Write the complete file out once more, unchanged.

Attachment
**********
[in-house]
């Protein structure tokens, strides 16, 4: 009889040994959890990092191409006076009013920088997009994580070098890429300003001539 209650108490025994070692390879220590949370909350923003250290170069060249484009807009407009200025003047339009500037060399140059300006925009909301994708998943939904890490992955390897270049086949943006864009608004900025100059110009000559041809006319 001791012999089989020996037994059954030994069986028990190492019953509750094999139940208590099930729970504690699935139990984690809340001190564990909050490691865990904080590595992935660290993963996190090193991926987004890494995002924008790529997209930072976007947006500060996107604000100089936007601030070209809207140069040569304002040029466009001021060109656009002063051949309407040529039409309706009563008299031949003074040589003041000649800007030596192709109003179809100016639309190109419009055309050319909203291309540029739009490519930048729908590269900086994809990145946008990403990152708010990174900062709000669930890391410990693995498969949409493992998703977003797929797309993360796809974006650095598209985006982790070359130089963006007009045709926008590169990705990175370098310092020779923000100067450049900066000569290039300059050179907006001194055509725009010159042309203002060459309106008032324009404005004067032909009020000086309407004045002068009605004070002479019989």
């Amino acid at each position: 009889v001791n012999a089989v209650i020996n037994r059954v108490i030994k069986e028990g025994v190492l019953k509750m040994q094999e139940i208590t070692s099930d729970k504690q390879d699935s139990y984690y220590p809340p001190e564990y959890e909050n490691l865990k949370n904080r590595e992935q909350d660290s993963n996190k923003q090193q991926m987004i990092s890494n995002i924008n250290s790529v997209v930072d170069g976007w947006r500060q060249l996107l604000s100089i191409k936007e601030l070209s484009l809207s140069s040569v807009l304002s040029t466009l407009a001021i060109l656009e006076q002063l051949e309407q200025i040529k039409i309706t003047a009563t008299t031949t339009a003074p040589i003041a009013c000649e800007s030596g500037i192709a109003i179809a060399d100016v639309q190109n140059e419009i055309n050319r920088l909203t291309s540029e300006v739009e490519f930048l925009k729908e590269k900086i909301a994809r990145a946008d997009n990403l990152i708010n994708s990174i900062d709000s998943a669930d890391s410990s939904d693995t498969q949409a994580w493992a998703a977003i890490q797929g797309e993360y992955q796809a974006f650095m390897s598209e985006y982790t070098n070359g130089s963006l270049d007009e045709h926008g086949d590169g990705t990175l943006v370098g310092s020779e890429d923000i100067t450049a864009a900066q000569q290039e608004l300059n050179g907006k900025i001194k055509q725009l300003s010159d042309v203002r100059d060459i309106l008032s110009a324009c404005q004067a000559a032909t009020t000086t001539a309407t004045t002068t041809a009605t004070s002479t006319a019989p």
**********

[in-house]
């Protein structure tokens, strides 16, 4: 009889040994959890990092191409006076009013920088997009994580070098890429300003001539 209650108490025994070692390879220590949370909350923003250290170069060249484009807009407009200025003047339009500037060399140059300006925009909301994708998943939904890490992955390897270049086949943006864009608004900025100059110009000559041809006319 001791012999089989020996037994059954030994069986028990190492019953509750094999139940208590099930729970504690699935139990984690809340001190564990909050490691865990904080590595992935660290993963996190090193991926987004890494995002924008790529997209930072976007947006500060996107604000100089936007601030070209809207140069040569304002040029466009001021060109656009002063051949309407040529039409309706009563008299031949003074040589003041000649800007030596192709109003179809100016639309190109419009055309050319909203291309540029739009490519930048729908590269900086994809990145946008990403990152708010990174900062709000669930890391410990693995498969949409493992998703977003797929797309993360796809974006650095598209985006982790070359130089963006007009045709926008590169990705990175370098310092020779923000100067450049900066000569290039300059050179907006001194055509725009010159042309203002060459309106008032324009404005004067032909009020000086309407004045002068009605004070002479019989």
């Amino acid at each position: 009889v001791n012999a089989v209650i020996n037994r059954v108490i030994k069986e028990g025994v190492l019953k509750m040994q094999e139940i208590t070692s099930d729970k504690q390879d699935s139990y984690y220590p809340p001190e564990y959890e909050n490691l865990k949370n904080r590595e992935q909350d660290s993963n996190k923003q090193q991926m987004i990092s890494n995002i924008n250290s790529v997209v930072d170069g976007w947006r500060q060249l996107l604000s100089i191409k936007e601030l070209s484009l809207s140069s040569v807009l304002s040029t466009l407009a001021i060109l656009e006076q002063l051949e309407q200025i040529k039409i309706t003047a009563t008299t031949t339009a003074p040589i003041a009013c000649e800007s030596g500037i192709a109003i179809a060399d100016v639309q190109n140059e419009i055309n050319r920088l909203t291309s540029e300006v739009e490519f930048l925009k729908e590269k900086i909301a994809r990145a946008d997009n990403l990152i708010n994708s990174i900062d709000s998943a669930d890391s410990s939904d693995t498969q949409a994580w493992a998703a977003i890490q797929g797309e993360y992955q796809a974006f650095m390897s598209e985006y982790t070098n070359g130089s963006l270049d007009e045709h926008g086949d590169g990705t990175l943006v370098g310092s020779e890429d923000i100067t450049a864009a900066q000569q290039e608004l300059n050179g907006k900025i001194k055509q725009l300003s010159d042309v203002r100059d060459i309106l008032s110009a324009c404005q004067a000559a032909t009020t000086t001539a309407t004045t002068t041809a009605t004070s002479t006319a019989p």